by Michael J. Shapiro | June 01, 2014
Getting Smaller 
Many hotels are seeking to better accommodate day meetings, too, by offering tech-outfitted workspaces, lobbies or restaurant nooks, or even private rooms that can be reserved in advance online. The spaces generally are inexpensive and charge by the hour; some are free. And many are being used for small gatherings that take place during larger conferences. Westin's Tangent rooms and Workspace on Demand by Marriott are designed for these purposes.
Marriott has grown the Workspace on Demand program relatively quickly and now offers it at more than 415 North American hotels. Customers are warming to the idea of booking hotel meeting space in that fashion, according to Crystal Christmas, general manager of the Crystal City Marriott in Arlington, Va. The property rents two spaces through the platform, a small meeting room that accommodates four people and a communal table that seats six.

"In a little over a year we've had approximately 200 users," Christmas says. The private room goes for $50 per hour, while the communal space is free. "It helps us drive incremental revenue," Christmas notes. "And more often than not, those booking the spaces book food and beverage as well." Before the Workspace on Demand program, she adds, both spaces were underused.

About 60 percent of the bookings are made in conjunction with a larger meeting on-site, Christmas points out. Previously, attendees were more likely to hold impromptu meetings in the lobby or in their guest rooms -- neither of which, she says, was particularly conducive to meetings.

Marriott is "wildly optimistic" about the potential uses of Workspace on Demand for planners, adds Geoff Heuchling, senior director of B2B eCommerce for Marriott International. "We've talked to some about the possibility of setting space aside for small pop-up meetings during their events, for which attendees could use the app to book and be done with it," he says. "We haven't worked out all the details yet, but we're looking now at how we can best deliver that."

Keeping Track 
The technology driving Workspace on Demand (and, previously, Westin's Tangent) is LiquidSpace, a software company and marketplace that employs the same shared-economy principle behind the success of sites such as Hotels and many other less conventional meeting venues can list their spaces on LiquidSpace for remote workspace or small meetings. Hotels do account for the majority of bookings, says LiquidSpace president and COO Doug Marinaro -- to the tune of 25,000 transactions per month. The typical meeting booked through the platform lasts 90 minutes, hosts two to four people and costs $150, Marinaro adds.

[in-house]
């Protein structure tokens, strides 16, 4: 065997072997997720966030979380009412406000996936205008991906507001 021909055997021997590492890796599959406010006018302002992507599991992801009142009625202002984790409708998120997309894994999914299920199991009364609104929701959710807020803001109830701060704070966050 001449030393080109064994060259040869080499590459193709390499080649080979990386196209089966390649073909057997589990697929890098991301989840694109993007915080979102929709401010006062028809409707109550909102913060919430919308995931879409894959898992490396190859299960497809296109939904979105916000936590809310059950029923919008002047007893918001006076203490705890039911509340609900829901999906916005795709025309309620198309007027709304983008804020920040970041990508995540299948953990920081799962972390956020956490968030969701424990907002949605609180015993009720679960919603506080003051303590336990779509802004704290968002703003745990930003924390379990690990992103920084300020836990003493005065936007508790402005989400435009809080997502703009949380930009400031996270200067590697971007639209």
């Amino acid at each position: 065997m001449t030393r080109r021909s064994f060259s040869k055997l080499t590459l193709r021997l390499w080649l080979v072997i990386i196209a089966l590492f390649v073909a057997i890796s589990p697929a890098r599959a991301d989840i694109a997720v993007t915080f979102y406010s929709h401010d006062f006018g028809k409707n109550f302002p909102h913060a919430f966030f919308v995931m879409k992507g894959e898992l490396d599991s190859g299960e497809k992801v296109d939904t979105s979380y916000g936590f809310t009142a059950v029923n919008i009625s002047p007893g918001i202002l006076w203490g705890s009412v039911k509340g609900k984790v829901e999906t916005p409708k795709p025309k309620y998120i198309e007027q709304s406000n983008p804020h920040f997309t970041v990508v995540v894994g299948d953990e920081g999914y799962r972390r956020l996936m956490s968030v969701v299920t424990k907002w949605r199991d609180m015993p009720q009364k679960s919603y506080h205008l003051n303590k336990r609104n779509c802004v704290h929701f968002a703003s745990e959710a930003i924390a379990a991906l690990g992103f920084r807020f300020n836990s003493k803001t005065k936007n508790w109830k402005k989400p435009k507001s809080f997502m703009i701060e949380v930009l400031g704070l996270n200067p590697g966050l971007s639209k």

Meetings that small typically would not fall under a meeting manager's purview. But a new product from LiquidSpace called Travel Manager aims to change that. A corporate customer can add LiquidSpace's booking engine into its travel and meetings program and not only track employee usage, but also customize the site or app to favor venues with preferred suppliers.

"Those small day meetings represent a huge area of rogue meeting spend," says Autodesk's Laura Bell Way, an early adopter of Travel Manager. "By putting this platform in place, we are now able to gain visibility into that. Typically, these kinds of meetings would be done just by somebody picking up the phone, booking a room and signing an agreement. Now we have the ability to promote the program and show the benefits of using the tool, and  I get the benefits of knowing what people are booking, when they're booking, what types of spaces and what they're spending, so that I can take those numbers and add them into our overall meeting spend volume. It's a nice addition to our strategic meetings management program." Just as significantly, it turns Way's four-to-eight-email process into a simple online transaction.

Interestingly, Autodesk employees often are using LiquidSpace for meetings well beyond the two- to four-attendee average cited by Marinaro, to book space for up to 20 people. "I look many times for conference spaces that can hold 12 to 15," says Way. "And there are plenty of spaces that accommodate that," she adds, in hotels as well as a variety of nontraditional venues.